The Cloud by its very nature is susceptible to hype and misconceptions. From a consumer perspective, “in the Cloud” is a mystical place where most of the technical details are hidden. It is the subject of numerous books, articles, blogs and Hollywood movies. So it is not surprising that some misunderstandings have arisen. With no shortage of myths about the Cloud, research firm Gartner has compiled a list of the top 10 most misleading ones, with the CIO in mind, which I have summarized below and added in our own thoughts;
The myth that a cloud solution will always save your organization money is quiet prevalent. Yes, sometimes this is the case – but there are many other reasons for migrating to the Cloud, the most common is agility. Current trends show that infrastructure as a service (IaaS) prices are coming down, but software as a service (SasS) for example is not changing in price. So do the research ahead of time – on solution options and pricing. With a product like Microsoft Dynamics that is offered on-premise as well as the Cloud, you have the option to switch from one deployment method to another at any time as prices change or your organizations needs change.
Because there is so much hype around the Cloud being the way to go, the resulting myth is that something is good if it is cloud and something is not good if it isn’t. Avoid misplaced expectations, cloud solutions can have addition functionality not offered in on-premise solutions, but the opposite can also be true. There can be features available in on-premise solutions that aren’t available through cloud solutions. Do the research on capabilities and decide which solution features you were most looking for.
Related to myth 2, the Cloud is not appropriate for everything. It often depends on the system, on the users, what sector your organization is in, etc. Don’t assume the Cloud will benefit every organization and all of its users. This is not always the case and should be handled on a case-by-case basis.
Oftentimes organizations don’t have a clear cloud strategy in place and the default is that “it’s what the CEO wants”. Begin by identifying your business goals and then determine the advantages and drawbacks of the Cloud. This will help shape your cloud strategy and will give everyone a much clearer direction and understanding than “because the CEO said so”.
Cloud services are broad and yes, the desire to simplify with one vendor or one system is natural. However, significant compromises often need to be made. With today’s expectations for interoperability, you can often simplify your cloud services much more today than you could have in the past. However, following your cloud strategy and business goals is important to ensure your organization is not compromising on crucial features and capabilities just for simplicity sake.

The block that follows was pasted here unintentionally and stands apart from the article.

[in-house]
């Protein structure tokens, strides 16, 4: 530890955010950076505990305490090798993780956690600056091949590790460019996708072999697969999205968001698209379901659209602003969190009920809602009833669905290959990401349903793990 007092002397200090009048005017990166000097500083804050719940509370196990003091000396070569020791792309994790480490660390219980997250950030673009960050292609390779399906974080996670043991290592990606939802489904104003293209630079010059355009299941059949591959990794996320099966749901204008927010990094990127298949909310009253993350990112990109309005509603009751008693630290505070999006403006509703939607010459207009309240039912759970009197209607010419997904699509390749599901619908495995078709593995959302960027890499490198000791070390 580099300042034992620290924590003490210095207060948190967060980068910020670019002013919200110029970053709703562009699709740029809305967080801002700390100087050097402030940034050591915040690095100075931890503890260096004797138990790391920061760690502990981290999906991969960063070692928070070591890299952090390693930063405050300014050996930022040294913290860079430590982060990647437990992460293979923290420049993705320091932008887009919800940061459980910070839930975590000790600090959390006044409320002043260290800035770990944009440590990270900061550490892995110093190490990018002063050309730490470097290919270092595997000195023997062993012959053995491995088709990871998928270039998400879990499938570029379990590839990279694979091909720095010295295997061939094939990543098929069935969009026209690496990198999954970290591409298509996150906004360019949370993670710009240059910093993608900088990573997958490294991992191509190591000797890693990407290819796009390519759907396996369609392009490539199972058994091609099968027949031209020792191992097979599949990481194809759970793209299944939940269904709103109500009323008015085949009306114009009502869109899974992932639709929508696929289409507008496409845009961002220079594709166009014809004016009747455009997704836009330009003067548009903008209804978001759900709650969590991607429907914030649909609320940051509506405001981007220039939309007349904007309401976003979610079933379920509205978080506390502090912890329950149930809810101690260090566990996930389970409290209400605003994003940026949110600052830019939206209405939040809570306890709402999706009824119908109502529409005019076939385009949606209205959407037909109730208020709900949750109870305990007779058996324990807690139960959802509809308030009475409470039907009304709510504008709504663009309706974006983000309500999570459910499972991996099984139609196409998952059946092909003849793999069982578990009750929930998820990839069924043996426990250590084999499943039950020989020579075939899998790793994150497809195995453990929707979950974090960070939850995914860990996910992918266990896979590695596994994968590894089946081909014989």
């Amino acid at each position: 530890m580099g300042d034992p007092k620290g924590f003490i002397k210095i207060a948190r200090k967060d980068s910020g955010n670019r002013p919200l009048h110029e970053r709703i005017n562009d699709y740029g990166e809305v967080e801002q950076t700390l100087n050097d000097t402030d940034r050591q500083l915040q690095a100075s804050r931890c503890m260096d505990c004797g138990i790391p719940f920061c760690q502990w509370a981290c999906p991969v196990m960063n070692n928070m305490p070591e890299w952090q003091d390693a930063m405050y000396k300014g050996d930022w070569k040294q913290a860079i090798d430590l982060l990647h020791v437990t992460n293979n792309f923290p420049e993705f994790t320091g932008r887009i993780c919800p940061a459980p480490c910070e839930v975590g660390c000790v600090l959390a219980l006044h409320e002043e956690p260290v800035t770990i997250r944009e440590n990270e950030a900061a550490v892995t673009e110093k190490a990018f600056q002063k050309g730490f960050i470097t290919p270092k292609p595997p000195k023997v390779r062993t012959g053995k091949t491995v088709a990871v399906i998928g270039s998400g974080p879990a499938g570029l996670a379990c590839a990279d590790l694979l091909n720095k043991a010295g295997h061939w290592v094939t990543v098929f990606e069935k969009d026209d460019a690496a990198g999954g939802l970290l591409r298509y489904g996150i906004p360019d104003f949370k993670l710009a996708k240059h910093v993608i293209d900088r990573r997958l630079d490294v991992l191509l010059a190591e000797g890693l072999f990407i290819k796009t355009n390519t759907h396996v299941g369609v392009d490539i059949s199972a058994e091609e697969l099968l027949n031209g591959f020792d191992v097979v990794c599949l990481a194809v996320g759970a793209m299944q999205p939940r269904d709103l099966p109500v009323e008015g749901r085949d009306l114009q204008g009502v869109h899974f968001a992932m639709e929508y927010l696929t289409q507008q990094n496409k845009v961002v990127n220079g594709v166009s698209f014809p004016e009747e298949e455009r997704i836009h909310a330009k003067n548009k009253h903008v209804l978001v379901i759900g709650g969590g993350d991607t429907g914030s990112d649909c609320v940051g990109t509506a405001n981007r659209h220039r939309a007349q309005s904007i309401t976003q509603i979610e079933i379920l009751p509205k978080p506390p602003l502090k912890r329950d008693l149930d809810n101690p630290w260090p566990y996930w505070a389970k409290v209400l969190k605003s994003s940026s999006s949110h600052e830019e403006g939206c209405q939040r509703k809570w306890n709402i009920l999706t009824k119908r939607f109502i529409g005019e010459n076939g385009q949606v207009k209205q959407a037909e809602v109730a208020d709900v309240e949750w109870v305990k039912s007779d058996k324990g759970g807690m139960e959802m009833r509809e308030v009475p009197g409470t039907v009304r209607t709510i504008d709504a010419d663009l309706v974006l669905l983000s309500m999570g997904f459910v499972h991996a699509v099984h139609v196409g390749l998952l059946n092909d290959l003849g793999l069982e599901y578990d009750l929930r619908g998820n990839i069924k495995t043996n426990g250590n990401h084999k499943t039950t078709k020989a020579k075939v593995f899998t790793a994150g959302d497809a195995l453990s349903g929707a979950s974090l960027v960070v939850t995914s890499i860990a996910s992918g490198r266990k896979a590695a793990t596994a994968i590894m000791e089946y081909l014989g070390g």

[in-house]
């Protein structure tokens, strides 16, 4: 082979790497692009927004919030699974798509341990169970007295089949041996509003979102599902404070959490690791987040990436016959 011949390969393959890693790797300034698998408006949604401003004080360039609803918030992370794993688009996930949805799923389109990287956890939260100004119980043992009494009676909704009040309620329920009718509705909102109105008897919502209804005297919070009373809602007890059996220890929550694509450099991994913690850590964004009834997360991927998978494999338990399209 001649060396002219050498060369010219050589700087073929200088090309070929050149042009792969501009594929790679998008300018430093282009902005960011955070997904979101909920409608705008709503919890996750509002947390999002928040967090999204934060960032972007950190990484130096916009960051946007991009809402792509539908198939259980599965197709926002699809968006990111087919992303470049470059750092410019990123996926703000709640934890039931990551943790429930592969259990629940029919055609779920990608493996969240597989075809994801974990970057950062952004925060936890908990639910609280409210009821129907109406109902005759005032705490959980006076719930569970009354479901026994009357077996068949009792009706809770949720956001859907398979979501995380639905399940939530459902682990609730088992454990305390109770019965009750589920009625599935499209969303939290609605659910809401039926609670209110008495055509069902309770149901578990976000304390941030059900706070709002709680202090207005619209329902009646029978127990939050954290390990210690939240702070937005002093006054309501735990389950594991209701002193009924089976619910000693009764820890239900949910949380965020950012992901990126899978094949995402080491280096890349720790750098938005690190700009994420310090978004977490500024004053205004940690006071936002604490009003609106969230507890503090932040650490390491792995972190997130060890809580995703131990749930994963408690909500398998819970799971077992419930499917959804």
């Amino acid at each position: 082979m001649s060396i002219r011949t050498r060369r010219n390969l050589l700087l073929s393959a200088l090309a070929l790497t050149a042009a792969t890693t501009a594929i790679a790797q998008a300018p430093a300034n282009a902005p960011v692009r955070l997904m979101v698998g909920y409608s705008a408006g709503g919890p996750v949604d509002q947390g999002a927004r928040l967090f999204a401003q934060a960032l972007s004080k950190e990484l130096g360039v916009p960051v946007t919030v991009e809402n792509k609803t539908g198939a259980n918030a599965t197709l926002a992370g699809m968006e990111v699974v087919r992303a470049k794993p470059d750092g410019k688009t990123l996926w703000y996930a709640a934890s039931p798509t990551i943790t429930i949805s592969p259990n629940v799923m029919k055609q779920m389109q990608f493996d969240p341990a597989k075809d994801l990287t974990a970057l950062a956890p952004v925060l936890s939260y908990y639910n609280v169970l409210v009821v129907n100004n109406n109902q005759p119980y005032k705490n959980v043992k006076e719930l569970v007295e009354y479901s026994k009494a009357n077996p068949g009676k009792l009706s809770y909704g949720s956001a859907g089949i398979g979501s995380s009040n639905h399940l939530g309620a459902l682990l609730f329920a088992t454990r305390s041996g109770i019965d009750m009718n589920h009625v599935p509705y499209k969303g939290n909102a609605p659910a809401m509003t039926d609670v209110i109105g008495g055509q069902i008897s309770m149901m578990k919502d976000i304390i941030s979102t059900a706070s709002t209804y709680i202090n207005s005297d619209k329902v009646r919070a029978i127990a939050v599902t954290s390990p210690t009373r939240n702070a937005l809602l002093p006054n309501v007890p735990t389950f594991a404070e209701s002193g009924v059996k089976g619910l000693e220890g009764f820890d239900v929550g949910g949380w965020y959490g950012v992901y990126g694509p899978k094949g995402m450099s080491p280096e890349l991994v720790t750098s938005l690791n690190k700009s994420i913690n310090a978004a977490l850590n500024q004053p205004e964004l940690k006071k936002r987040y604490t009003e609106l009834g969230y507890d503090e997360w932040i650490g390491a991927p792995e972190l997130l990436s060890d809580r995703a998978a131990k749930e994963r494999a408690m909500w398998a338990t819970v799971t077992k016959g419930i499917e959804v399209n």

Data security and the Cloud has always been a major topic of discussion. However, cloud providers invest significant amounts into security technology and personnel as they understand their business would be at risk if they didn’t. Don’t make the assumption that cloud providers are non-secure or that they are. To date, there have been very few security breaches in the public Cloud — most breaches continue to involve on-premises data center environments. Identify where the security responsibility lies – this will determine what your cloud provider is responsible to protect versus what your organization is responsible to protect.
Cloud computing within an organization is often done in steps. Which means organizations should start with non-mission critical systems and slowly transition more important system to the Cloud. Mission critical means different things to different organizations. When starting to transition to the Cloud, transition in phases. Mission critical systems for your organization can certainly be hosted in the Cloud, but working out any kinks in cloud hosting should be done with less important systems. Hybrid solutions are also a good option here as well.
Your data center strategy should not be your cloud strategy, but they also can’t be created in isolation – they both must consider each other. In most cases, data center outsourcing, modernization and strategies are not synonymous with the Cloud. Make your decisions about the Cloud on a case-by-case basis, not as an all or nothing approach. Data centers and the Cloud are related, but not the same thing – look for linking these two strategies.
Cloud computing has unique characteristics. Some clouds use service based internet technologies, others are “lift and shift” rehosting and other still can be “hosted in the Cloud” (which is not the same thing as a cloud service), and there’s also refactoring and rewriting. Don’t assume that migrating to the Cloud will give you the same characteristics as a lower level (IaaS for example). Distinguish between applications hosted in the Cloud versus cloud services.
Virtualization is a technique commonly used for cloud computing, although it is not necessary and is not sufficient either. Even good virtualization is not cloud computing. Sometimes exactly what an organization needs is virtualization – but this is often described as “private cloud” and this is not the case. Use the right term, remember from myth #2 you don’t have to be cloud to be good. Calling something by the wrong name can mislead expectations and cause event further confusion around the Cloud.
For a more in depth read of the Gartner Report, click on the source link below.
Source: “The Top 10 Cloud Myths” by David Mitchell Smith: https://www.gartner.com/doc/2860422?ref=SiteSearch&sthkw=the%20top%2010%20cloud%20myths&fnl=search&srcId=1-3478922254